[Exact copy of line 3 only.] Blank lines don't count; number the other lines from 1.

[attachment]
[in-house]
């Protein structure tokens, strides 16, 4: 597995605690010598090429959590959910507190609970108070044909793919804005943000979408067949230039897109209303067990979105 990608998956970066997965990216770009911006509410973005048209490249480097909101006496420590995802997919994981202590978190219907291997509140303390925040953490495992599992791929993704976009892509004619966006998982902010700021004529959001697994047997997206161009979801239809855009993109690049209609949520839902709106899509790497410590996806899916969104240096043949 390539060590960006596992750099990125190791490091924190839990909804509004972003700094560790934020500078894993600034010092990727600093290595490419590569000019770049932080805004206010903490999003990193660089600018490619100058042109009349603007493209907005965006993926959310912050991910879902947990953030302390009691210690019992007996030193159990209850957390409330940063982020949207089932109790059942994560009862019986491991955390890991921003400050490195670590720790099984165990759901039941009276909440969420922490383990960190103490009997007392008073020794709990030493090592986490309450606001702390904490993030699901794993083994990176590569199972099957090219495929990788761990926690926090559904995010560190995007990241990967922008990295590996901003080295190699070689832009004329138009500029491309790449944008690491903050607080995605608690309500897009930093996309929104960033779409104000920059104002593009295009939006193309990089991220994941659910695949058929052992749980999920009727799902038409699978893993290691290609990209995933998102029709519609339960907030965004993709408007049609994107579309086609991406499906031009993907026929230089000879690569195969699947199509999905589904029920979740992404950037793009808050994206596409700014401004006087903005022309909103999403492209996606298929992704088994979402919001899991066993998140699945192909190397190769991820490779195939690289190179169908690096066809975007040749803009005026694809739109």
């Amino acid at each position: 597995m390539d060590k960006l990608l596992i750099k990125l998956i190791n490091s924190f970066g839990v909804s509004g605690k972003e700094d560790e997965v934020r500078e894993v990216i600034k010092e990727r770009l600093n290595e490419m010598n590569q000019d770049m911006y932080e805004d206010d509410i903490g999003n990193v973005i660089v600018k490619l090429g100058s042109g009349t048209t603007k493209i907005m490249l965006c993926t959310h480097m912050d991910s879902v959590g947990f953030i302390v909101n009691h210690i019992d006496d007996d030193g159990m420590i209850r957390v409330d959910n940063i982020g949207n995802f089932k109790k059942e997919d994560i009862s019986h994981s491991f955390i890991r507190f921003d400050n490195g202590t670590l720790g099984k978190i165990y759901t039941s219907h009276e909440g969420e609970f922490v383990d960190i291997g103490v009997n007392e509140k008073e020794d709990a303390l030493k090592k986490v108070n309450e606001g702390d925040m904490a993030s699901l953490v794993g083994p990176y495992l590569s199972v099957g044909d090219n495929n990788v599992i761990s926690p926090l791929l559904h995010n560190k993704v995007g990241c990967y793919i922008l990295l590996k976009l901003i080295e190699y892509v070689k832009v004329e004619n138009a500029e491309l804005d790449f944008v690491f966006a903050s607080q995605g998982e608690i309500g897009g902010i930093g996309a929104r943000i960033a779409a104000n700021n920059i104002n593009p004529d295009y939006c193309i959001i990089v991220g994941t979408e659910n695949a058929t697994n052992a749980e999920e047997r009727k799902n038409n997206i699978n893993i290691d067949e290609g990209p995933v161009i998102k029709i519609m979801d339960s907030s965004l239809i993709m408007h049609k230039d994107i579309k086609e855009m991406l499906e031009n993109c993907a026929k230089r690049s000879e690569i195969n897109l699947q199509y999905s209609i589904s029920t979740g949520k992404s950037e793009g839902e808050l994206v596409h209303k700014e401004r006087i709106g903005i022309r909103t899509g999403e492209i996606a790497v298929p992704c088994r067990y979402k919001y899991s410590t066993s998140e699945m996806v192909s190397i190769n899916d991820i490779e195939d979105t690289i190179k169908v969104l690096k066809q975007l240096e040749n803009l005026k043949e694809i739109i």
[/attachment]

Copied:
């Amino acid at each position: 597995m390539d060590k960006l990608l596992i750099k990125l998956i190791n490091s924190f970066g839990v909804s509004g605690k972003e700094d560790e997965v934020r500078e894993v990216i600034k010092e990727r770009l600093n290595e490419m010598n590569q000019d770049m911006y932080e805004d206010d509410i903490g999003n990193v973005i660089v600018k490619l090429g100058s042109g009349t048209t603007k493209i907005m490249l965006c993926t959310h480097m912050d991910s879902v959590g947990f953030i302390v909101n009691h210690i019992d006496d007996d030193g159990m420590i209850r957390v409330d959910n940063i982020g949207n995802f089932k109790k059942e997919d994560i009862s019986h994981s491991f955390i890991r507190f921003d400050n490195g202590t670590l720790g099984k978190i165990y759901t039941s219907h009276e909440g969420e609970f922490v383990d960190i291997g103490v009997n007392e509140k008073e020794d709990a303390l030493k090592k986490v108070n309450e606001g702390d925040m904490a993030s699901l953490v794993g083994p990176y495992l590569s199972v099957g044909d090219n495929n990788v599992i761990s926690p926090l791929l559904h995010n560190k993704v995007g990241c990967y793919i922008l990295l590996k976009l901003i080295e190699y892509v070689k832009v004329e004619n138009a500029e491309l804005d790449f944008v690491f966006a903050s607080q995605g998982e608690i309500g897009g902010i930093g996309a929104r943000i960033a779409a104000n700021n920059i104002n593009p004529d295009y939006c193309i959001i990089v991220g994941t979408e659910n695949a058929t697994n052992a749980e999920e047997r009727k799902n038409n997206i699978n893993i290691d067949e290609g990209p995933v161009i998102k029709i519609m979801d339960s907030s965004l239809i993709m408007h049609k230039d994107i579309k086609e855009m991406l499906e031009n993109c993907a026929k230089r690049s000879e690569i195969n897109l699947q199509y999905s209609i589904s029920t979740g949520k992404s950037e793009g839902e808050l994206v596409h209303k700014e401004r006087i709106g903005i022309r909103t899509g999403e492209i996606a790497v298929p992704c088994r067990y979402k919001y899991s410590t066993s998140e699945m996806v192909s190397i190769n899916d991820i490779e195939d979105t690289i190179k169908v969104l690096k066809q975007l240096e040749n803009l005026k043949e694809i739109i």